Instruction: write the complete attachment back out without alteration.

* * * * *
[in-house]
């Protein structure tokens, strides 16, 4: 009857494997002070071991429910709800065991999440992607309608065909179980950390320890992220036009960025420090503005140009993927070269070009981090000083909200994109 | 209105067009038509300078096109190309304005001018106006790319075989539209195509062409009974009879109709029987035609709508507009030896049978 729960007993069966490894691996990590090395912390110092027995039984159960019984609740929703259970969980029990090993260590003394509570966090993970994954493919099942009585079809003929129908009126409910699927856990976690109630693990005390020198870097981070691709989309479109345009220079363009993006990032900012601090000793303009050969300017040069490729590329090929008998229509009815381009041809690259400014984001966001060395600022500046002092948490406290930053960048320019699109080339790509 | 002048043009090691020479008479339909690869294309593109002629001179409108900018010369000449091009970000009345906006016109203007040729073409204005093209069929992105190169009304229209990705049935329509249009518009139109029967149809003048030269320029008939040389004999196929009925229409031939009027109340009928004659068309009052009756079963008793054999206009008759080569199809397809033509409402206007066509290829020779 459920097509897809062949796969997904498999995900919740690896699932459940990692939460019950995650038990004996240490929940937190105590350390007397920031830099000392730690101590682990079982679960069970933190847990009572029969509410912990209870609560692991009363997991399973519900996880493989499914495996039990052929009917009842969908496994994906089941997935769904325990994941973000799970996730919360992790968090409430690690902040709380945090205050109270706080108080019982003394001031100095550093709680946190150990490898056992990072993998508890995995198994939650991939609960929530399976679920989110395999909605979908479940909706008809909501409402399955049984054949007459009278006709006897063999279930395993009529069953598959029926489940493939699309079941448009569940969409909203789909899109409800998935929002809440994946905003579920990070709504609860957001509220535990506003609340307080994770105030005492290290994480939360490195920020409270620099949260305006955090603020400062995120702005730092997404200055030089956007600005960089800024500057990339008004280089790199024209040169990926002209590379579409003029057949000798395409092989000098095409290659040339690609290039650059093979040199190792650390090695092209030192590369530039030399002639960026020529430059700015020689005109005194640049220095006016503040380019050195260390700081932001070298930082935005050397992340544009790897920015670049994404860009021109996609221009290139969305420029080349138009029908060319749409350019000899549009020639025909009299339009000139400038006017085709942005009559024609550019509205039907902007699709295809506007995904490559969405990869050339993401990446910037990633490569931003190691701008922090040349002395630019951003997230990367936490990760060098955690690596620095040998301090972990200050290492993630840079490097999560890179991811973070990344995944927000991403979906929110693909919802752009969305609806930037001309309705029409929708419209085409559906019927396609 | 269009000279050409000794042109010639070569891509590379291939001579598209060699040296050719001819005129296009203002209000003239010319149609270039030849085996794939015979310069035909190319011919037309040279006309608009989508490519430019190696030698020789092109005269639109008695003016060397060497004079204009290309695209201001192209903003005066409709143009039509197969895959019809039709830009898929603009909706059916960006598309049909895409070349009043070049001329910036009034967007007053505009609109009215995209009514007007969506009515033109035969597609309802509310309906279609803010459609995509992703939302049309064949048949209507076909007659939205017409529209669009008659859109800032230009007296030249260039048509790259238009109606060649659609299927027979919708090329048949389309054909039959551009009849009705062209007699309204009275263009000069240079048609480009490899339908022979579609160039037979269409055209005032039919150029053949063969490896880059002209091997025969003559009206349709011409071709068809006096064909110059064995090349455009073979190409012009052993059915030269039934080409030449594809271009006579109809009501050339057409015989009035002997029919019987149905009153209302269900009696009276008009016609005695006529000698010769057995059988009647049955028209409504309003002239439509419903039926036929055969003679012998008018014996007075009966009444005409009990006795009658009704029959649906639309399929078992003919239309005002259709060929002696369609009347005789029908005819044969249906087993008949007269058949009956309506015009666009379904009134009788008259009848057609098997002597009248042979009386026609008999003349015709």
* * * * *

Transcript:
[in-house]
């Protein structure tokens, strides 16, 4: 009857494997002070071991429910709800065991999440992607309608065909179980950390320890992220036009960025420090503005140009993927070269070009981090000083909200994109 | 209105067009038509300078096109190309304005001018106006790319075989539209195509062409009974009879109709029987035609709508507009030896049978 729960007993069966490894691996990590090395912390110092027995039984159960019984609740929703259970969980029990090993260590003394509570966090993970994954493919099942009585079809003929129908009126409910699927856990976690109630693990005390020198870097981070691709989309479109345009220079363009993006990032900012601090000793303009050969300017040069490729590329090929008998229509009815381009041809690259400014984001966001060395600022500046002092948490406290930053960048320019699109080339790509 | 002048043009090691020479008479339909690869294309593109002629001179409108900018010369000449091009970000009345906006016109203007040729073409204005093209069929992105190169009304229209990705049935329509249009518009139109029967149809003048030269320029008939040389004999196929009925229409031939009027109340009928004659068309009052009756079963008793054999206009008759080569199809397809033509409402206007066509290829020779 459920097509897809062949796969997904498999995900919740690896699932459940990692939460019950995650038990004996240490929940937190105590350390007397920031830099000392730690101590682990079982679960069970933190847990009572029969509410912990209870609560692991009363997991399973519900996880493989499914495996039990052929009917009842969908496994994906089941997935769904325990994941973000799970996730919360992790968090409430690690902040709380945090205050109270706080108080019982003394001031100095550093709680946190150990490898056992990072993998508890995995198994939650991939609960929530399976679920989110395999909605979908479940909706008809909501409402399955049984054949007459009278006709006897063999279930395993009529069953598959029926489940493939699309079941448009569940969409909203789909899109409800998935929002809440994946905003579920990070709504609860957001509220535990506003609340307080994770105030005492290290994480939360490195920020409270620099949260305006955090603020400062995120702005730092997404200055030089956007600005960089800024500057990339008004280089790199024209040169990926002209590379579409003029057949000798395409092989000098095409290659040339690609290039650059093979040199190792650390090695092209030192590369530039030399002639960026020529430059700015020689005109005194640049220095006016503040380019050195260390700081932001070298930082935005050397992340544009790897920015670049994404860009021109996609221009290139969305420029080349138009029908060319749409350019000899549009020639025909009299339009000139400038006017085709942005009559024609550019509205039907902007699709295809506007995904490559969405990869050339993401990446910037990633490569931003190691701008922090040349002395630019951003997230990367936490990760060098955690690596620095040998301090972990200050290492993630840079490097999560890179991811973070990344995944927000991403979906929110693909919802752009969305609806930037001309309705029409929708419209085409559906019927396609 | 269009000279050409000794042109010639070569891509590379291939001579598209060699040296050719001819005129296009203002209000003239010319149609270039030849085996794939015979310069035909190319011919037309040279006309608009989508490519430019190696030698020789092109005269639109008695003016060397060497004079204009290309695209201001192209903003005066409709143009039509197969895959019809039709830009898929603009909706059916960006598309049909895409070349009043070049001329910036009034967007007053505009609109009215995209009514007007969506009515033109035969597609309802509310309906279609803010459609995509992703939302049309064949048949209507076909007659939205017409529209669009008659859109800032230009007296030249260039048509790259238009109606060649659609299927027979919708090329048949389309054909039959551009009849009705062209007699309204009275263009000069240079048609480009490899339908022979579609160039037979269409055209005032039919150029053949063969490896880059002209091997025969003559009206349709011409071709068809006096064909110059064995090349455009073979190409012009052993059915030269039934080409030449594809271009006579109809009501050339057409015989009035002997029919019987149905009153209302269900009696009276008009016609005695006529000698010769057995059988009647049955028209409504309003002239439509419903039926036929055969003679012998008018014996007075009966009444005409009990006795009658009704029959649906639309399929078992003919239309005002259709060929002696369609009347005789029908005819044969249906087993008949007269058949009956309506015009666009379904009134009788008259009848057609098997002597009248042979009386026609008999003349015709």